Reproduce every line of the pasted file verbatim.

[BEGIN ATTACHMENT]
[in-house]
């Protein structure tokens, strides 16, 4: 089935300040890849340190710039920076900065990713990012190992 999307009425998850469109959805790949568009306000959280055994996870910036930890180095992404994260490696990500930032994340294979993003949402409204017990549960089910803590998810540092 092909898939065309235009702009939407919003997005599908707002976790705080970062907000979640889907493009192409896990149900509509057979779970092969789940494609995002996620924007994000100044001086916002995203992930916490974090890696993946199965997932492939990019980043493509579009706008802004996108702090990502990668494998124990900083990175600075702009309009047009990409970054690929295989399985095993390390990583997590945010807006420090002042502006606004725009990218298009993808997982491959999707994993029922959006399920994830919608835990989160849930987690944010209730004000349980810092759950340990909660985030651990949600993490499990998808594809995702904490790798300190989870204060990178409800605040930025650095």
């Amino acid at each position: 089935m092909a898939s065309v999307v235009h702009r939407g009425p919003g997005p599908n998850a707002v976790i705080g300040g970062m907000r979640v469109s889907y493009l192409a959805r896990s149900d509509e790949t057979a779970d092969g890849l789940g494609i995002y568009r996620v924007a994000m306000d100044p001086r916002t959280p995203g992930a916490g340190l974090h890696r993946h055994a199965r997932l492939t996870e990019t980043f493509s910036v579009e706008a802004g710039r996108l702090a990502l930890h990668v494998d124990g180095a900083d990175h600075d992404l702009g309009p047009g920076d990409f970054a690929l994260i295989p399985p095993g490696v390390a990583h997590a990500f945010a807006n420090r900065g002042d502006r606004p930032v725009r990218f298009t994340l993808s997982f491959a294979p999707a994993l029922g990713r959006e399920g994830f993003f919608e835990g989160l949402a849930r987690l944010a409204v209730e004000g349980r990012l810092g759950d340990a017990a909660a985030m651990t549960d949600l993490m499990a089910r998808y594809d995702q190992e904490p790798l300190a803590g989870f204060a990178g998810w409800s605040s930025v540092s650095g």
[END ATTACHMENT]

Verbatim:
[in-house]
């Protein structure tokens, strides 16, 4: 089935300040890849340190710039920076900065990713990012190992 999307009425998850469109959805790949568009306000959280055994996870910036930890180095992404994260490696990500930032994340294979993003949402409204017990549960089910803590998810540092 092909898939065309235009702009939407919003997005599908707002976790705080970062907000979640889907493009192409896990149900509509057979779970092969789940494609995002996620924007994000100044001086916002995203992930916490974090890696993946199965997932492939990019980043493509579009706008802004996108702090990502990668494998124990900083990175600075702009309009047009990409970054690929295989399985095993390390990583997590945010807006420090002042502006606004725009990218298009993808997982491959999707994993029922959006399920994830919608835990989160849930987690944010209730004000349980810092759950340990909660985030651990949600993490499990998808594809995702904490790798300190989870204060990178409800605040930025650095």
């Amino acid at each position: 089935m092909a898939s065309v999307v235009h702009r939407g009425p919003g997005p599908n998850a707002v976790i705080g300040g970062m907000r979640v469109s889907y493009l192409a959805r896990s149900d509509e790949t057979a779970d092969g890849l789940g494609i995002y568009r996620v924007a994000m306000d100044p001086r916002t959280p995203g992930a916490g340190l974090h890696r993946h055994a199965r997932l492939t996870e990019t980043f493509s910036v579009e706008a802004g710039r996108l702090a990502l930890h990668v494998d124990g180095a900083d990175h600075d992404l702009g309009p047009g920076d990409f970054a690929l994260i295989p399985p095993g490696v390390a990583h997590a990500f945010a807006n420090r900065g002042d502006r606004p930032v725009r990218f298009t994340l993808s997982f491959a294979p999707a994993l029922g990713r959006e399920g994830f993003f919608e835990g989160l949402a849930r987690l944010a409204v209730e004000g349980r990012l810092g759950d340990a017990a909660a985030m651990t549960d949600l993490m499990a089910r998808y594809d995702q190992e904490p790798l300190a803590g989870f204060a990178g998810w409800s605040s930025v540092s650095g």